Most employers must carry workers’ compensation insurance. This kind of insurance compensates workers for injuries suffered during the course of employment. Workers’ compensation laws vary from state to state, but all are designed to protect injured workers by ensuring their medical expenses are covered and that they are paid a portion of their wages while they are out of work. In most cases, no workers’ compensation attorney is involved. Exceptions occur when there are disputes involving the employer’s workers’ comp insurance carrier or when a third-party is liable for the accident that caused the injury.
Workers’ compensation benefits are unique and different from personal injury claims. To be entitled to benefits, an injured employee does not have to prove that the employer was negligent in his treatment of the worker. The injured employee need only show that the accident arose during the course and scope of his employment. The work-related injury does not even have to occur on company property; workers who are injured in accidents while driving on company business or who are hurt while representing the company at a trade show, etc., are also covered. In addition, workers’ compensation will also cover workers whose injuries are related to occupational illnesses. This category may include such things as repetitive motion injuries (carpal tunnel syndrome) or diseases like black lung which is known to affect workers in certain industries. In most states, however, the employee will not be compensated for injury resulting from the employee’s willful intent to injure or kill him or her self, voluntary intoxication, or being under the influence of non-prescribed controlled substances.
A workers’ compensation claim is almost always the only claim an employee can bring against the employer. Even if the employer negligently caused the injury, the employee’s exclusive remedy will be the workers’ compensation claim. The employee may, however, be able to sue a third party for his injuries in an appropriate case.
What to do if you have been injured on the job:
If you are injured on the job, you must immediately give your employer written notice of your injury. If the injury is severe, notice should be given as soon as possible after medical care is received. Your employee handbook should tell you exactly who you should notify and how. If you have no handbook or it is unclear as to who should be notified or how, tell your supervisor or the owner of the company. Note that while the time frame within which you must notify your employer may vary slightly from state to state, all states have specific time limits after which you will not be able to file a claim and usually these time limits are very short.
Workers’ Compensation Benefits:
The injured employee is entitled to receive payment for all reasonable and necessary medical expenses, including treatment and supplies. Some states require that you be treated by a doctor from a list your employer provides. Most states require this list be posted in a break room or on a notice board available to all employees. Ask your supervisor or HR department for details. In all cases, you should tell the hospital or doctor that your injury occurred on the job and is a workers’ compensation claim so they will file the appropriate paperwork.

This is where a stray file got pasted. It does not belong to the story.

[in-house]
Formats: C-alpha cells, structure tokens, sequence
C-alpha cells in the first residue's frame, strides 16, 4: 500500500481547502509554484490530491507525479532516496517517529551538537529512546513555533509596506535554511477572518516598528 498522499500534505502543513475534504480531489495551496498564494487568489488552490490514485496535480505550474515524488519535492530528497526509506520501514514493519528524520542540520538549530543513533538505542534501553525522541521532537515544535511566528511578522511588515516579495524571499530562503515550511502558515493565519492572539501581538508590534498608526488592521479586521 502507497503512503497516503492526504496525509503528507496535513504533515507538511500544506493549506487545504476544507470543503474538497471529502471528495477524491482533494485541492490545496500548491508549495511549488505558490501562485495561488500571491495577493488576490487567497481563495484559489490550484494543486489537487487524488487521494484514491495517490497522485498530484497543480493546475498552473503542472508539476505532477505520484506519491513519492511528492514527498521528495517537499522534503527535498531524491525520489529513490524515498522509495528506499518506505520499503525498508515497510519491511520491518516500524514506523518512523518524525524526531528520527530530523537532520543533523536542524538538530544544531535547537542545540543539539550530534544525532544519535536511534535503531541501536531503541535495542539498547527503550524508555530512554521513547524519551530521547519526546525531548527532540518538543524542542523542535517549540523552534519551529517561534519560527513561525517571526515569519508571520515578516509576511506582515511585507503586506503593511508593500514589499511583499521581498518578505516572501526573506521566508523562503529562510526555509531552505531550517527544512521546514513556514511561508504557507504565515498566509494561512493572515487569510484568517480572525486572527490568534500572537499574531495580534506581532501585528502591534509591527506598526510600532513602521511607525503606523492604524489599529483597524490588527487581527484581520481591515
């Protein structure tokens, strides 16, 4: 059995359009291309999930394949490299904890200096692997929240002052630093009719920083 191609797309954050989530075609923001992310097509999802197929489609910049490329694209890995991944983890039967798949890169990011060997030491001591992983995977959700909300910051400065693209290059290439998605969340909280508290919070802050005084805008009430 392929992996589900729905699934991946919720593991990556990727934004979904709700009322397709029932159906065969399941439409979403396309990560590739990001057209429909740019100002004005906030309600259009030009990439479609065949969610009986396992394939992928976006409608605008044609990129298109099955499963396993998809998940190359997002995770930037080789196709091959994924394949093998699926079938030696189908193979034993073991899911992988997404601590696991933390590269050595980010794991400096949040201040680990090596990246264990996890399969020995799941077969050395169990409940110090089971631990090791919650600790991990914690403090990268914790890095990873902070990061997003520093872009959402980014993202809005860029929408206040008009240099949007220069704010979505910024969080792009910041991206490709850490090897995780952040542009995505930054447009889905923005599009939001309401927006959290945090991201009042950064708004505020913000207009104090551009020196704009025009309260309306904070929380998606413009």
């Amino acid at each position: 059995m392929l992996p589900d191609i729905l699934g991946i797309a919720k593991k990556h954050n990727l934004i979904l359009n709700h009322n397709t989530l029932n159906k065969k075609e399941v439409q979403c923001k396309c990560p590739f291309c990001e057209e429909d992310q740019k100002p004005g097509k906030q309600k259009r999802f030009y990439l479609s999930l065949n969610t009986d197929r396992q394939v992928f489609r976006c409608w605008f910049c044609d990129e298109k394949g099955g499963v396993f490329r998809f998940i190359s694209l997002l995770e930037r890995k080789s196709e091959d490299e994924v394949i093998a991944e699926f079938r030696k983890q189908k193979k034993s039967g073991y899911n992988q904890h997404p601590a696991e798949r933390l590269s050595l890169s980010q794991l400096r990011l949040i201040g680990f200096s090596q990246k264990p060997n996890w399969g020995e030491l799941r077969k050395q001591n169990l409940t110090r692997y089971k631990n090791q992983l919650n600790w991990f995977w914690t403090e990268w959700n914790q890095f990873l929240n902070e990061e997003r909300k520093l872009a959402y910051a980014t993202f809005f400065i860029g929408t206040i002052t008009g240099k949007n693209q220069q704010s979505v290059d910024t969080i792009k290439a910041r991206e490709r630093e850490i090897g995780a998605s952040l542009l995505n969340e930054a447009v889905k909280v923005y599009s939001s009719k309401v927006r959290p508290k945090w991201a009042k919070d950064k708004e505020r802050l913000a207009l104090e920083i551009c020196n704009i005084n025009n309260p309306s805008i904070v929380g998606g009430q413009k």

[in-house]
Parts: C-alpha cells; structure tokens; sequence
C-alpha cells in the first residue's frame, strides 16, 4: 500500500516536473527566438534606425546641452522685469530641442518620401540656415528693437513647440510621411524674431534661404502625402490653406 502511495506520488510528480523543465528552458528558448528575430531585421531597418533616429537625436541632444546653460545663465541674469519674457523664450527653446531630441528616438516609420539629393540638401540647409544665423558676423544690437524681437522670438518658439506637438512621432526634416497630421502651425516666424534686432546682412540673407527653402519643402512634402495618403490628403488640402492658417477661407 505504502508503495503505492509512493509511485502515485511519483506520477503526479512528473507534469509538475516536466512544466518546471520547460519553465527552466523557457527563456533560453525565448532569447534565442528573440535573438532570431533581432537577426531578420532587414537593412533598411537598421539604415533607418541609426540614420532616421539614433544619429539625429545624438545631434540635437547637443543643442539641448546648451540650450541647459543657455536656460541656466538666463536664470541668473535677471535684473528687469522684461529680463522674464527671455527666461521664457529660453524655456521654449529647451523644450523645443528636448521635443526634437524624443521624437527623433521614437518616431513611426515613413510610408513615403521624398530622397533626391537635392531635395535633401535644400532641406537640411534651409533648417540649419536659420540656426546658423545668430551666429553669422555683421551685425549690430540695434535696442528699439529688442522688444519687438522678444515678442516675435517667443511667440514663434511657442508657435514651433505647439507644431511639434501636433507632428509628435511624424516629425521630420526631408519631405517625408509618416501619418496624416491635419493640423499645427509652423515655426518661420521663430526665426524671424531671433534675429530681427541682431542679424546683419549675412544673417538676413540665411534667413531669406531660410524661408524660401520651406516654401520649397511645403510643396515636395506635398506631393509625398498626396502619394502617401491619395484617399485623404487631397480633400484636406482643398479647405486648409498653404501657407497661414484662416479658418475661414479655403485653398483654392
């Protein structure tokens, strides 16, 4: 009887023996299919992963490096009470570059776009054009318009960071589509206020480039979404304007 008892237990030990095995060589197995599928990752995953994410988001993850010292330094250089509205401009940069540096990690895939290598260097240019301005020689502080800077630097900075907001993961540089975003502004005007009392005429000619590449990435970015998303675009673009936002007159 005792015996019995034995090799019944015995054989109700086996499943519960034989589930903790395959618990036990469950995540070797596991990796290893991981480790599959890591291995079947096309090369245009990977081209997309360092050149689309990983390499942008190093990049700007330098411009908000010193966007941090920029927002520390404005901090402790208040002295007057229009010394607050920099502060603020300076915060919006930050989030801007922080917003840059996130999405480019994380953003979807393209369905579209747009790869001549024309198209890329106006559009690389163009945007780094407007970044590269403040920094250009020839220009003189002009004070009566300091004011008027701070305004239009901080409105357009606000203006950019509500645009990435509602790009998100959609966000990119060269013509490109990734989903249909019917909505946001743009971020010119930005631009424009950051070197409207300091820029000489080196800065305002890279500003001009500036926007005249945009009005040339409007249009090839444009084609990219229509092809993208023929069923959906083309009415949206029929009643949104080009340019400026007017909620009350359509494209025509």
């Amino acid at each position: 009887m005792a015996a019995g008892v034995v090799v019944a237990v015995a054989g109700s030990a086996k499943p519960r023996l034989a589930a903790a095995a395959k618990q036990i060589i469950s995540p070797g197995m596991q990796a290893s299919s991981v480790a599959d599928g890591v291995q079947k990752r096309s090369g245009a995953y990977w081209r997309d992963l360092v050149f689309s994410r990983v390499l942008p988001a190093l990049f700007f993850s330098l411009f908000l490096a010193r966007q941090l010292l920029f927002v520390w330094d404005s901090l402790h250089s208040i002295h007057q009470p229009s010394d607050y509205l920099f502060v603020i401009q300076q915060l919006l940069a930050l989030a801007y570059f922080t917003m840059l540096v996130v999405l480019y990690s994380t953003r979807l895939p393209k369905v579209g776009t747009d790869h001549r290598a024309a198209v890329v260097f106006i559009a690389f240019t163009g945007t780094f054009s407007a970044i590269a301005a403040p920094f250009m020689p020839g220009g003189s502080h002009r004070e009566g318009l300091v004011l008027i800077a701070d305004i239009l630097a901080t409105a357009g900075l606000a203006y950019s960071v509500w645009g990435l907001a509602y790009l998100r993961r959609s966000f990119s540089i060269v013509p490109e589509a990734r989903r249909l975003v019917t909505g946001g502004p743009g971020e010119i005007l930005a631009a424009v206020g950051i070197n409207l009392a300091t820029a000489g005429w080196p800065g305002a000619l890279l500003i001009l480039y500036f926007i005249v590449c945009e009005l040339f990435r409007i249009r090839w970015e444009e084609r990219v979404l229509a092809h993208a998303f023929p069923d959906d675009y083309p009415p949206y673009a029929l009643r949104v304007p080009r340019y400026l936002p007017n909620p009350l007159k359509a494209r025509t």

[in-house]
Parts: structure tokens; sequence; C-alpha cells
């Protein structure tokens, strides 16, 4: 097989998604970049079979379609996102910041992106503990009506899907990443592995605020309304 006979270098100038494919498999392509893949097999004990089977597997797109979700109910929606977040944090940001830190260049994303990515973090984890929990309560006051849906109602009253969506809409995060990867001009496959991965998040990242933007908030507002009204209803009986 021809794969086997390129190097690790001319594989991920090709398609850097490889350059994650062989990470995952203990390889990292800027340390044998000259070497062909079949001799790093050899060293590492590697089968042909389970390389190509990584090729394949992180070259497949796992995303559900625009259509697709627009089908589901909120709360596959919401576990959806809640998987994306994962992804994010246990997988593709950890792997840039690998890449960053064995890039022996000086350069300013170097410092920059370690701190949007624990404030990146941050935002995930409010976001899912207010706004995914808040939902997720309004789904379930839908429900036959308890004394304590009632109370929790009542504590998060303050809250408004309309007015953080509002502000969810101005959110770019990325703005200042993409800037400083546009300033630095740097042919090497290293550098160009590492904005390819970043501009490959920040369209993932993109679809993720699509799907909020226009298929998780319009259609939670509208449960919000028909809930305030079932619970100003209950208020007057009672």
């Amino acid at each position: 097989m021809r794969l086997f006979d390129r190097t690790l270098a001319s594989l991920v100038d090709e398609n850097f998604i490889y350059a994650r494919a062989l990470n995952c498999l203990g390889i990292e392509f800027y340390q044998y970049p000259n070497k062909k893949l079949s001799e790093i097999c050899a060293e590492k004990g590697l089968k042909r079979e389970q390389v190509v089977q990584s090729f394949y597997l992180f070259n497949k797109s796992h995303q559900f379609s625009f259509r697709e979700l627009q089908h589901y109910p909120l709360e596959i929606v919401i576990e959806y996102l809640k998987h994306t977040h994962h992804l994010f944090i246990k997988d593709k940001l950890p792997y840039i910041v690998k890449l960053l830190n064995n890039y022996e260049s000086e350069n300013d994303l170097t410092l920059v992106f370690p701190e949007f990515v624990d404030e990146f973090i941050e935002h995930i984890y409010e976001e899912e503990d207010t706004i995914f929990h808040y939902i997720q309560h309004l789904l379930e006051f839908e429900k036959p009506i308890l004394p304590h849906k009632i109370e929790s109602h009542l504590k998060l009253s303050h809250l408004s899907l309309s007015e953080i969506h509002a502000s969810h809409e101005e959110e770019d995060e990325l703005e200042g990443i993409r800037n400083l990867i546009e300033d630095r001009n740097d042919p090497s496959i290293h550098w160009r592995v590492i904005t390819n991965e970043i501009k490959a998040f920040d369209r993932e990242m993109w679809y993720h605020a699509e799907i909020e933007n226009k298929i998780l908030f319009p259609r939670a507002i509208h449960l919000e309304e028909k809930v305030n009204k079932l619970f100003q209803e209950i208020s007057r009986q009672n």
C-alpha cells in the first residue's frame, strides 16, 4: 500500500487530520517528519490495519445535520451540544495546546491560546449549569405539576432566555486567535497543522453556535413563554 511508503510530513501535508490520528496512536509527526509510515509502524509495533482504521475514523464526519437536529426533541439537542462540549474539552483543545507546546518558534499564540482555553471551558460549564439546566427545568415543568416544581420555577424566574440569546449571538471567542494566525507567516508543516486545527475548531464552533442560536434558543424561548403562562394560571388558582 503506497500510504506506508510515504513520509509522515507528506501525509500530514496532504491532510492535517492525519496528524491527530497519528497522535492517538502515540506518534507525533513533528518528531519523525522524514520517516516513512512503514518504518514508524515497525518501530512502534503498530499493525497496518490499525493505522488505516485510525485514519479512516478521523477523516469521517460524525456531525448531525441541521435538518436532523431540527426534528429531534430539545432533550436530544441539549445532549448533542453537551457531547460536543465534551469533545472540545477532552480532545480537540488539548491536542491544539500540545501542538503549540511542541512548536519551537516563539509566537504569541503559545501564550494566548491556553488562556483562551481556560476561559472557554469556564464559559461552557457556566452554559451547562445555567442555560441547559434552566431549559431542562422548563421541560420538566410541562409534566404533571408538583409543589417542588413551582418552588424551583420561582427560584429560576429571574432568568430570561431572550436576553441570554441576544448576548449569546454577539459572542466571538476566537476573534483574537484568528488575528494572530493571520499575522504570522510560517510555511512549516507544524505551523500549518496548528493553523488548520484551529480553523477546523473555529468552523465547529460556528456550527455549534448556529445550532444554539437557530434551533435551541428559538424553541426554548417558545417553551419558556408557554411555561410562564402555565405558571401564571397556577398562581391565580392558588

Workers’ compensation benefits differ from state to state. To learn more about benefits and rules in your state, click the link below:
- North Carolina workers’ compensation
- South Carolina workers’ compensation
- Tennessee workers’ compensation
It is important to remember that if you are injured on the job you may have a cause of action against a third party as well as against your employer. In those cases you file a claim for workers’ compensation benefits against your employer and sue any third party that may have caused your injury. However, the employee may not recover twice for the same injury and, as such, the workers compensation carrier will usually be entitled to recover all amounts it has paid on the injured employee’s behalf from the employee if the employee wins that amount or more from the third party who caused the accident. As an example, if you were driving office supplies from one company office to another and were injured in an accident caused by a negligent truck driver, his insurance would likely end up paying for your medical expenses, lost wages, etc. If these expenses were initially paid by workers’ compensation, you would typically have to repay any monies recovered from your settlement to the workers’ comp insurance carrier.
Federal Law on Work-Related Injuries:
The laws and rules noted above usually do not apply to employees of the federal government or of railroad companies or seamen.
The Federal Employment Compensation Act provides a workers’ compensation scheme for all federal employees except those employed by the military. The Federal Employment Liability Act covers how and when railroads are liable for their employees’ injuries. The Jones Act governs workers’ compensation benefits for seamen.
Our lawyers at Merritt Webb are anxious to aggressively represent your interests and ensure you receive just compensation for your work-related injuries and losses. If you need our help with a workers’ compensation claim, either call us at 1.800.556.8404 or click here to fill out a short Workers’ Compensation Submission form.
The workers’ compensation attorneys at Merritt Webb are ready to help you deal with this problem quickly, decisively and efficiently. Just Contact Us. Whether you are in Durham, Raleigh, Fayetteville, Charlotte or elsewhere in North Carolina, help may be only a phone call or a mouse-click away. Let us see if we can help you.